A lot of that has now changed.

 Instead we’re all pushed into a life of social distancing and lockdown. A life of uncertainty. None of us know what’s happening any more. Our plans… Our futures, have changed entirely. This is a time like no other in living memory. Not only for everyone on the Barnes Equestrian yard, but for everyone around the world.

 I sincerely hope that when I write my next Barnes Equestrian Quarterly Review (we’ll aim for June!) that the situation has turned for the better. Barnes Equestrian is still doing well from a business standpoint despite ups and downs through the year so far.

 It’s a crazy time and Barnes Equestrian isn’t alone in this scenario. Every yard across the country is facing some kind of impact to their day-to-day business. We’re all in this together.

 Whatever happens next, I want to take this opportunity to thank everyone for their support so far.

 To my current clients for their understanding in all the recent limitations.

 To my past clients for continuing to be people it’s a pleasure to know.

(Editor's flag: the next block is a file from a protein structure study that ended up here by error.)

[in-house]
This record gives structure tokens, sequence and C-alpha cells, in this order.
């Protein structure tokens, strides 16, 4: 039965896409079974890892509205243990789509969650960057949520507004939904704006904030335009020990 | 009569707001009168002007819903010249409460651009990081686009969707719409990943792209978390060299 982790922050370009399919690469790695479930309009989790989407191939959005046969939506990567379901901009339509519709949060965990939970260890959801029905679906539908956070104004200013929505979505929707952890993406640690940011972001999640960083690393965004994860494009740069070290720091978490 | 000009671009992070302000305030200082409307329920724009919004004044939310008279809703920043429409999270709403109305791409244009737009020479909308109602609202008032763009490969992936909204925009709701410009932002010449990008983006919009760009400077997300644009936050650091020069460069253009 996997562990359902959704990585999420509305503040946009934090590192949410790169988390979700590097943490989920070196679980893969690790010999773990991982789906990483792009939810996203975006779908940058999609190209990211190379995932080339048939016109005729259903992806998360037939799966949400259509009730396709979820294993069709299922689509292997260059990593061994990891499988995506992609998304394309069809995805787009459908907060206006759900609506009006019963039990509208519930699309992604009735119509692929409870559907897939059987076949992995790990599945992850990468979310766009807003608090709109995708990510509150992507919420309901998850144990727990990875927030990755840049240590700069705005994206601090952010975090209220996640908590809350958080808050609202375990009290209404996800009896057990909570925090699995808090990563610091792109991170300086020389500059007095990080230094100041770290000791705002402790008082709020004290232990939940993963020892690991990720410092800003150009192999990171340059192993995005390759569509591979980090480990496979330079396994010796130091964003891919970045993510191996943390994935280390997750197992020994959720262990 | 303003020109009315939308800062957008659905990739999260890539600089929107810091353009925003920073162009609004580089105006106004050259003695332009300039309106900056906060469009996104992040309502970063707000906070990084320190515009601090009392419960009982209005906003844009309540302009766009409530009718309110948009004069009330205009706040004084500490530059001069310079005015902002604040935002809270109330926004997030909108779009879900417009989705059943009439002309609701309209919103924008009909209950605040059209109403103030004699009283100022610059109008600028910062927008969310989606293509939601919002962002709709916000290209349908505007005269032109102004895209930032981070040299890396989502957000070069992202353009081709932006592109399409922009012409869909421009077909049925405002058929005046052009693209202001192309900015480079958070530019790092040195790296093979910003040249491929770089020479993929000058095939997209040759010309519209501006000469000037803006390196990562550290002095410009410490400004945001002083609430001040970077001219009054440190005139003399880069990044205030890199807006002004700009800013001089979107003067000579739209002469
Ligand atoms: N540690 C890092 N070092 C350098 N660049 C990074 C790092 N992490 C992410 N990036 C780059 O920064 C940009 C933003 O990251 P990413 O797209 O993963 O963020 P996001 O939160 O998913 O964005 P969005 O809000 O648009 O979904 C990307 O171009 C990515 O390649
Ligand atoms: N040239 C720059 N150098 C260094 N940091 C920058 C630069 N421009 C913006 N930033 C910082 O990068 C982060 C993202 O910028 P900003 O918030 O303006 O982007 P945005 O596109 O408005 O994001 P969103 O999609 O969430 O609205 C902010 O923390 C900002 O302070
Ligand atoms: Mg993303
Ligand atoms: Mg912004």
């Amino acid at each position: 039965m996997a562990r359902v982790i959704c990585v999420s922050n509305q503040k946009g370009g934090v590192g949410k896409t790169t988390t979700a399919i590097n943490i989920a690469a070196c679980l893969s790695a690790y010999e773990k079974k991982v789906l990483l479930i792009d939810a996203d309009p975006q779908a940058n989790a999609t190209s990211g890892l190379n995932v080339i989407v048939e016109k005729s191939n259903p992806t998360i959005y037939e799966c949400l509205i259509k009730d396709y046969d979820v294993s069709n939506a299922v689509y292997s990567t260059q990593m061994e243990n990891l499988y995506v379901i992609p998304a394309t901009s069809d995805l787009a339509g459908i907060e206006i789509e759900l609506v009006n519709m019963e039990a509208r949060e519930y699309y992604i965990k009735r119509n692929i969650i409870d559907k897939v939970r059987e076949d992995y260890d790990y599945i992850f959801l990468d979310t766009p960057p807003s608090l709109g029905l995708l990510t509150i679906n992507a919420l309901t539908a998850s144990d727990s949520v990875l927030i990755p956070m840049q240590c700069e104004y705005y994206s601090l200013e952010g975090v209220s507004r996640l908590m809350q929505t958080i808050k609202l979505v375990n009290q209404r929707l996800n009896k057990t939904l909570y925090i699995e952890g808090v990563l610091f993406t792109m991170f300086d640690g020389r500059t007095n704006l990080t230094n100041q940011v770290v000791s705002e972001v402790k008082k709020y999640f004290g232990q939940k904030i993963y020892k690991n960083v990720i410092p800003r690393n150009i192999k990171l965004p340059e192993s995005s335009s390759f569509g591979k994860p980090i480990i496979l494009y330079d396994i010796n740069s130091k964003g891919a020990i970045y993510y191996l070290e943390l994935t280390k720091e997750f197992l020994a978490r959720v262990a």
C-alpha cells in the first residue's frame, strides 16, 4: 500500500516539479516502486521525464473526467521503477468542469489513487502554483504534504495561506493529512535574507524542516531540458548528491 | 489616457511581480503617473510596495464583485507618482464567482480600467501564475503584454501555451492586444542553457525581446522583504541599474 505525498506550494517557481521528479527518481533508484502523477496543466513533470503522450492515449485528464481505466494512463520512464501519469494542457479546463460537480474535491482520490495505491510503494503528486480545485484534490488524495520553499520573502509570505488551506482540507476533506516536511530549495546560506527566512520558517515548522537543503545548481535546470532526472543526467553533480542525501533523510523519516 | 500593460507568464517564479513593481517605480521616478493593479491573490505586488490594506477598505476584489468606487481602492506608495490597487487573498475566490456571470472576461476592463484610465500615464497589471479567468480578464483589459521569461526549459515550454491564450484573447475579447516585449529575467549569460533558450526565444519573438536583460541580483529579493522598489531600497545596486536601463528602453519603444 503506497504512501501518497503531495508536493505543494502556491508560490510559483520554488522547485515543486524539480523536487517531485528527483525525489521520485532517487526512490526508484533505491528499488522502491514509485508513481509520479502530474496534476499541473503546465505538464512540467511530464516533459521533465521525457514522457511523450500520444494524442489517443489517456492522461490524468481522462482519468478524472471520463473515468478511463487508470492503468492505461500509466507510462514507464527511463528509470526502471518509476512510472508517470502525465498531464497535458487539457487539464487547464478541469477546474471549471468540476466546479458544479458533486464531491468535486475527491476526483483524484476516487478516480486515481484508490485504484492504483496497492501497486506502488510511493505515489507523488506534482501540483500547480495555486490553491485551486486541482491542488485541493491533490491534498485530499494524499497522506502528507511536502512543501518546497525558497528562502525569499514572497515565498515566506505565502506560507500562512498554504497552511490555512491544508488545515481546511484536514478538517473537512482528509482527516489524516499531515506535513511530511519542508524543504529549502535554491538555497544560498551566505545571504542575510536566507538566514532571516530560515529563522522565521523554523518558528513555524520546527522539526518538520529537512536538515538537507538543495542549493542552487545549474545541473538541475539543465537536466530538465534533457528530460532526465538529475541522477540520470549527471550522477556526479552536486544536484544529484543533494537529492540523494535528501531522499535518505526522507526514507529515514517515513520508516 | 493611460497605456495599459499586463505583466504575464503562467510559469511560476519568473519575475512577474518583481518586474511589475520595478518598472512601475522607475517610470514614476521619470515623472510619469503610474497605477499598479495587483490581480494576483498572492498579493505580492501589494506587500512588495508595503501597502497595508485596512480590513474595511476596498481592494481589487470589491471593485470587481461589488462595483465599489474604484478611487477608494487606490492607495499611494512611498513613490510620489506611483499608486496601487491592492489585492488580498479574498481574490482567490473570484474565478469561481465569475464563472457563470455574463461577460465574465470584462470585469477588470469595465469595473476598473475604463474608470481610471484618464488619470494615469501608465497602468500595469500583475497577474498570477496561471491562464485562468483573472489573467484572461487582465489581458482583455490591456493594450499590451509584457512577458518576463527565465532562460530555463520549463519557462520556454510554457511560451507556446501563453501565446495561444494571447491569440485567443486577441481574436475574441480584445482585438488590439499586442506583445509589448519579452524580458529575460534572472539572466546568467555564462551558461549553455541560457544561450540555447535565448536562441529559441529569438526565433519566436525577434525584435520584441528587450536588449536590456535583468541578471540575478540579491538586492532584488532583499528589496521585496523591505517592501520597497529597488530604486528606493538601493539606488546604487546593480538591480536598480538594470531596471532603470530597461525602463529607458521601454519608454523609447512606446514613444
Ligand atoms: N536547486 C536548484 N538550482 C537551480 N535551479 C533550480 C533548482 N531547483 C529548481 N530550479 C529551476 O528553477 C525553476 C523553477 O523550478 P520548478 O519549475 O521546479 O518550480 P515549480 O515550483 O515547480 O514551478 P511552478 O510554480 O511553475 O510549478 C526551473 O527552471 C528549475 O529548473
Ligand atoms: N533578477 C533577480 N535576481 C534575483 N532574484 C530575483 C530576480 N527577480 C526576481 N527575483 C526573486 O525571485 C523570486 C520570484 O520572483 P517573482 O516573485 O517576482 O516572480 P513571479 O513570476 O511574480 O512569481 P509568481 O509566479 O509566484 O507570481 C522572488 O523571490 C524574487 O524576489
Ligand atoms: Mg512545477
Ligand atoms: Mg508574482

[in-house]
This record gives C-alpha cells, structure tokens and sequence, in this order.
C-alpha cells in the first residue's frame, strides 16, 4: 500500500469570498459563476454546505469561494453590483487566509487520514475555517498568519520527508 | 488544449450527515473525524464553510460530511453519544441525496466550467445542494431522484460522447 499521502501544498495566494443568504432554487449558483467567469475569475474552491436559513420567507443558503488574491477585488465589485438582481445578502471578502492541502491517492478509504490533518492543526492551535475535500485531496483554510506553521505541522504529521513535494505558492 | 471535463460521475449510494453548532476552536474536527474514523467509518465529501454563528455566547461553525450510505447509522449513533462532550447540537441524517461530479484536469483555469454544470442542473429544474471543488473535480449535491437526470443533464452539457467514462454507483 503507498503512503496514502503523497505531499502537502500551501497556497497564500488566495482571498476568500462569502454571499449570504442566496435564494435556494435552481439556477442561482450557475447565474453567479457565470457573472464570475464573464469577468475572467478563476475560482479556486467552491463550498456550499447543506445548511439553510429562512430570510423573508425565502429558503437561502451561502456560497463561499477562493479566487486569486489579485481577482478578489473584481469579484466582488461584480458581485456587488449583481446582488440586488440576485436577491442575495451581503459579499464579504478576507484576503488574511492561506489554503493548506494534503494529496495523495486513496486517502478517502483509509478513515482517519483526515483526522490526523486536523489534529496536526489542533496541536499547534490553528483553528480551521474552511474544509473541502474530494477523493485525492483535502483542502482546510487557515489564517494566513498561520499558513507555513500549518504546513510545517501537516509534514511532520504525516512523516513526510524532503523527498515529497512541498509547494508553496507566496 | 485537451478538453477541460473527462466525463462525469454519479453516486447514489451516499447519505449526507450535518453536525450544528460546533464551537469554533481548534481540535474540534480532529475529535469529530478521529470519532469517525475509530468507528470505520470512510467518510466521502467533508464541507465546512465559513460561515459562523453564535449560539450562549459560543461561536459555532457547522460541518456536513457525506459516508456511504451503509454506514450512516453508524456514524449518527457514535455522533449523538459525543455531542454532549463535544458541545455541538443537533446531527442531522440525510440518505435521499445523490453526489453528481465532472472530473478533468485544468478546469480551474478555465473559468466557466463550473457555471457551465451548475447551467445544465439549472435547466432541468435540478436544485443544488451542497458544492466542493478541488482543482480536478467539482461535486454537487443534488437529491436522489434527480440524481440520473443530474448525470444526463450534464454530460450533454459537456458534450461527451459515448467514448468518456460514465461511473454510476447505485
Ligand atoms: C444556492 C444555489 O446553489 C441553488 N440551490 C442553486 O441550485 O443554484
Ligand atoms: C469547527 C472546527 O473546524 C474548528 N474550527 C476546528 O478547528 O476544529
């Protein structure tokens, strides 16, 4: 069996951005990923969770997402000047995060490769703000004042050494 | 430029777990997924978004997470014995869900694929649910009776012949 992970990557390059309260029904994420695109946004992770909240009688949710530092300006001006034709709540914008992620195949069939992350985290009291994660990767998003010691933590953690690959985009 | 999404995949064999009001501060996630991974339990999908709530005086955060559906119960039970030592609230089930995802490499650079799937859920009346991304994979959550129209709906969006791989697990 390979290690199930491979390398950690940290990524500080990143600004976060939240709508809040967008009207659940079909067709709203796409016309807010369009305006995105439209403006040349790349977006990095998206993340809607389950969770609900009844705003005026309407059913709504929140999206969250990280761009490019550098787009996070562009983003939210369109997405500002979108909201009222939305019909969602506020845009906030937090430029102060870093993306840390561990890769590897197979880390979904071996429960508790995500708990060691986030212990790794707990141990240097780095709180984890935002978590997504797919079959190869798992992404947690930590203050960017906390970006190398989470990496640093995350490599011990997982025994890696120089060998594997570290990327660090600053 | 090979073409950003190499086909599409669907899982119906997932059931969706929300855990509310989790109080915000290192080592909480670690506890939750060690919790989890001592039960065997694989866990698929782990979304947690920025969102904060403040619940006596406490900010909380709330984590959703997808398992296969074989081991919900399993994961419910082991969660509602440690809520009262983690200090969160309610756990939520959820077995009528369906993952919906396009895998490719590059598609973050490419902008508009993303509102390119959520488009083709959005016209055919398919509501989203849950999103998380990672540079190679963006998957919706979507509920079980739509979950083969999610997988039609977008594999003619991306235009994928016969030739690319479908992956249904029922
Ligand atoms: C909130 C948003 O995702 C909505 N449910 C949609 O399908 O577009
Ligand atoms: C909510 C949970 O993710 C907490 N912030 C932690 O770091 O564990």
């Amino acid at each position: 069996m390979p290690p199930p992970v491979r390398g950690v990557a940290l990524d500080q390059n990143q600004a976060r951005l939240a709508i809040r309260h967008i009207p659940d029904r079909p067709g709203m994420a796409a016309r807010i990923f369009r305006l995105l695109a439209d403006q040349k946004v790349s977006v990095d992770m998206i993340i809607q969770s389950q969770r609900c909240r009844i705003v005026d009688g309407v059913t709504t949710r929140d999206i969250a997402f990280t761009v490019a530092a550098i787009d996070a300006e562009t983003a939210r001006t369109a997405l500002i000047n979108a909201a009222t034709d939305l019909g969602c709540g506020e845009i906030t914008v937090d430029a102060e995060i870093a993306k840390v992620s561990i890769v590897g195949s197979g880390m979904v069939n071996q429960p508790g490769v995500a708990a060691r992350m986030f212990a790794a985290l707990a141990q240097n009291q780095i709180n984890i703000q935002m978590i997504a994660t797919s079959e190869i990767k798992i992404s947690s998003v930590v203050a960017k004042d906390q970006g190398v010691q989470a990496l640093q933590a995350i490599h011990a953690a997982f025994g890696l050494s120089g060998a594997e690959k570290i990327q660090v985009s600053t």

Whether you’re reading this Barnes Equestrian Quarterly Review, following my social media pages or have even helped to physically build the yard. I owe you all a thank you.

 Scott Barnes,

Barnes Equestrian

 Feel free to follow Barnes Equestrian on Facebook for all the latest day-to-day information and news as it happens!

Barnes Equestrian: Lockdown Update

 In my last post around 2 weeks ago, I announced that Barnes Equestrian was going into lockdown. This post, Barnes Equestrian: Lockdown Update will explore the developments on the yard since the lockdown extension was announced and we’ll take a look at the future of how the yard will handle life post-COVID-19.

 That decision was largely based on the fact that having a residential property and a yard so close together, it becomes a challenge to lockdown one and self-isolate while the other has people coming and going. 

 Over the last 2 weeks I’ve kept a lookout for news and updates regarding the situation. I’ve been monitoring the latest in both Ireland and the U.K.  I’ve also reached out personally to the Department of Agriculture to explain my situation and ask them for official advice but am still awaiting a reply. 

 In light of recent developments and after feeling the impact of lockdown on my own mental health, I’ve decided it was time to open the yard back up in a limited way.